- The Washington Times - Monday, April 23, 2007

Several leading Republicans added their voices to the ongoing criticism of embattled Attorney General Alberto R. Gonzales this past weekend, but most stopped short of calling for his resignation.

“The attorney general’s testimony was very, very damaging to his own credibility. It has been damaging to the administration,” said Sen. Arlen Specter of Pennsylvania, the top Republican on the Senate Judiciary Committee. “No doubt, it is bad for the Department of Justice. It is harmful. There has been a very substantial decrease in morale. There’s no doubt about that.”

However, Mr. Specter, who last week told Mr. Gonzales that his appearance before the committee was in effect a second confirmation hearing, declined to say if the attorney general should lose his job.

“I do not think that it is appropriate for me to call for his resignation,” Mr. Specter told “Fox News Sunday.” “I don’t challenge anybody else who wants to do it. But my own mind-set is to leave it up to the attorney general and the president.”

Sen. Sam Brownback, Kansas Republican, also deferred to the White House despite criticizing Mr. Gonzales. “I think he can survive, and the opinion that matters here is the president of the United States, the attorney general himself,” Mr. Brownback, who is seeking his party’s 2008 presidential nomination, told CNN’s “Late Edition.”

“I think he has problems, but if he has the confidence of the president, I really think it’s probably time to move on.”

Nonetheless, a growing number of conservative leaders have called for Mr. Gonzales to be fired or resign after what many have called a disappointing appearance on Capitol Hill.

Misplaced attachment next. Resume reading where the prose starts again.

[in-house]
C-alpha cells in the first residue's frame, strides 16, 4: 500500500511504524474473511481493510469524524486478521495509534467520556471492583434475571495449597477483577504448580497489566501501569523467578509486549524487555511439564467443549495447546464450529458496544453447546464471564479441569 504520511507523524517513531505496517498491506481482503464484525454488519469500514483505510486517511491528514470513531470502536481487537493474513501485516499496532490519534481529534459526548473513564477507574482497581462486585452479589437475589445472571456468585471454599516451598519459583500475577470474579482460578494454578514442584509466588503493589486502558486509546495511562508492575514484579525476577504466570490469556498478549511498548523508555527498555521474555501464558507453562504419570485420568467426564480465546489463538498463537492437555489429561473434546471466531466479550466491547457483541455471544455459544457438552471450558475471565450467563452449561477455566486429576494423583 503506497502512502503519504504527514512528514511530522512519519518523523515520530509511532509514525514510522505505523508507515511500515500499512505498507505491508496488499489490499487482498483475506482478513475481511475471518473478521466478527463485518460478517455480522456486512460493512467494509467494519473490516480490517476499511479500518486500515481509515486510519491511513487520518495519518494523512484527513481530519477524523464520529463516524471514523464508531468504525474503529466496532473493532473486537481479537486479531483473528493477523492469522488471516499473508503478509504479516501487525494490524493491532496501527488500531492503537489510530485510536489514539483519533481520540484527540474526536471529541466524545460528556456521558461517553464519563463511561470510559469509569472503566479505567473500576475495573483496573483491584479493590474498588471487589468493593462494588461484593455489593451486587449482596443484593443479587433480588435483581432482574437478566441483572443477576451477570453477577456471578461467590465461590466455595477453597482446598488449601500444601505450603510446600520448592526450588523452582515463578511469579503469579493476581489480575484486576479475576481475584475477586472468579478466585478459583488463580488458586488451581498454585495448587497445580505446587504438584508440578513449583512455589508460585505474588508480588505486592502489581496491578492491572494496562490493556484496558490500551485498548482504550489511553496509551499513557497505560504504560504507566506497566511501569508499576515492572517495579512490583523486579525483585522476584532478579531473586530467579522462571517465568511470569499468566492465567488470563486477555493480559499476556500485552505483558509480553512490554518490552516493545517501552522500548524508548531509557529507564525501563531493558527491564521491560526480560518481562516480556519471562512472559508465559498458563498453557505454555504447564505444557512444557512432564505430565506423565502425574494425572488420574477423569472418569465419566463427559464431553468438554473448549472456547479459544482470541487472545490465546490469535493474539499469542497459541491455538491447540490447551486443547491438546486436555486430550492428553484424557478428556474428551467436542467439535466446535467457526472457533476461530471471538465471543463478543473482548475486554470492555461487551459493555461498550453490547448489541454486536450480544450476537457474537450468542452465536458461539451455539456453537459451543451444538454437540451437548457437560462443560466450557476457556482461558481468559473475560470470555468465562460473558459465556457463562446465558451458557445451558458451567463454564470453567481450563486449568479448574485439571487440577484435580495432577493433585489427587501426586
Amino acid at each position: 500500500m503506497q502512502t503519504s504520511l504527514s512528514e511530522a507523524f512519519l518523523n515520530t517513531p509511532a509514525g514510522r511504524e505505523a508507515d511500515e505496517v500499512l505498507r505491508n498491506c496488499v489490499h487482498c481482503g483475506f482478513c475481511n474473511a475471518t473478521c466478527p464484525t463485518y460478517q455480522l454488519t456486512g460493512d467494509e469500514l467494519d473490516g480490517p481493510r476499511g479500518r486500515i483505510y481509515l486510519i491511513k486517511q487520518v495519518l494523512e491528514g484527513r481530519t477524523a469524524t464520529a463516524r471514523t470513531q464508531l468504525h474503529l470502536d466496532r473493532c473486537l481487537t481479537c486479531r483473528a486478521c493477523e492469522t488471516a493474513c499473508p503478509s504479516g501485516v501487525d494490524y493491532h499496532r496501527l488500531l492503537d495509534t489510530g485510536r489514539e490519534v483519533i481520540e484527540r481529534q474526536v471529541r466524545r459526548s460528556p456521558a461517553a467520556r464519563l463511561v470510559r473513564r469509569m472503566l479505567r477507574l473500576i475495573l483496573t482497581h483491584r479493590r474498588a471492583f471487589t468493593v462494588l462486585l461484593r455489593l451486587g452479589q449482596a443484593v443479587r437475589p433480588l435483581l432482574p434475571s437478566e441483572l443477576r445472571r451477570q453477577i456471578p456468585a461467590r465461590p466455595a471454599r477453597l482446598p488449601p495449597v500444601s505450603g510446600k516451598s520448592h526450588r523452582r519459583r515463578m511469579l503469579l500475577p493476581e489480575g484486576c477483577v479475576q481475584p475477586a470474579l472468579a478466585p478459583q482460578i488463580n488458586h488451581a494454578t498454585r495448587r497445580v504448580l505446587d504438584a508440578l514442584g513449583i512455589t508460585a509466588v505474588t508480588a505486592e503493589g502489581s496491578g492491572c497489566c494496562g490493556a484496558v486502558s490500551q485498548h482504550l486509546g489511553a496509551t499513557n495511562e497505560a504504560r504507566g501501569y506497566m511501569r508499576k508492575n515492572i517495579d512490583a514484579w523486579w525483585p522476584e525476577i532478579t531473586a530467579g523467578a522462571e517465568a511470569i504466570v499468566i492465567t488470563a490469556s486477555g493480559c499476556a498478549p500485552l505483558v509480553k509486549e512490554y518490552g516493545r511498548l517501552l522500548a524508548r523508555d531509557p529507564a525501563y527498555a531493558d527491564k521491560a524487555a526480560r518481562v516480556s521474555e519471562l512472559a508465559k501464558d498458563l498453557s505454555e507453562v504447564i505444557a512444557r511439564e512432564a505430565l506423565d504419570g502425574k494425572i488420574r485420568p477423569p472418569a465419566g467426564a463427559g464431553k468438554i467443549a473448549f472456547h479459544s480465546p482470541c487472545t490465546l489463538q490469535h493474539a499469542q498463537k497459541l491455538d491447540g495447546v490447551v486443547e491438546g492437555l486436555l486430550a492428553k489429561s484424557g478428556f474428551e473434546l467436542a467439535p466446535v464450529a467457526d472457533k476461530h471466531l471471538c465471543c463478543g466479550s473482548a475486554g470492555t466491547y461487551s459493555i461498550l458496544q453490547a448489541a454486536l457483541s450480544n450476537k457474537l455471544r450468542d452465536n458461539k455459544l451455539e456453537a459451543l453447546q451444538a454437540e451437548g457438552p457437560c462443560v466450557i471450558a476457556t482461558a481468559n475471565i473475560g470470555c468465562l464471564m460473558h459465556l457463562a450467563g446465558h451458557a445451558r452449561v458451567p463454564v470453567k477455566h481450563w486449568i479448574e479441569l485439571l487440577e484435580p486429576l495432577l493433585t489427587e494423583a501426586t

Former House Speaker Newt Gingrich, who is also considering a 2008 presidential campaign targeting conservative voters, strongly criticized Mr. Gonzales and the Bush administration during an appearance on ABC’s “This Week” yesterday.

“I think it’s very clear to any reasonable person that an entirely new team at the Justice Department would be better for America, would be better for President Bush, and the sooner that happens, the better,” said Mr. Gingrich, Georgia Republican. “I think that it is a tremendous mistake which this administration has made on several occasions to have personal loyalty transcend service to the nation.”

Senate Judiciary Committee Chairman Patrick J. Leahy said he thought the mounting pressure from both parties would push Mr. Gonzales out.

“I don’t think he can be effective,” the Vermont Democrat told CBS’ “Face the Nation.”

Several conservatives previously have expressed disappointment with Mr. Gonzales, a longtime political ally and personal friend of the president’s.

On Friday, Rep. Adam H. Putnam of Florida became the first top House Republican to call for Mr. Gonzales to resign. “I think that they would be well served by fresh leadership,” Mr. Putnam told CNN.

At least six other House Republicans have called for Mr. Gonzales’ ouster.

Four Senate Republicans have called on Mr. Gonzales to resign: Tom Coburn of Oklahoma, Jeff Sessions of Alabama, Gordon H. Smith of Oregon and John E. Sununu of New Hampshire.


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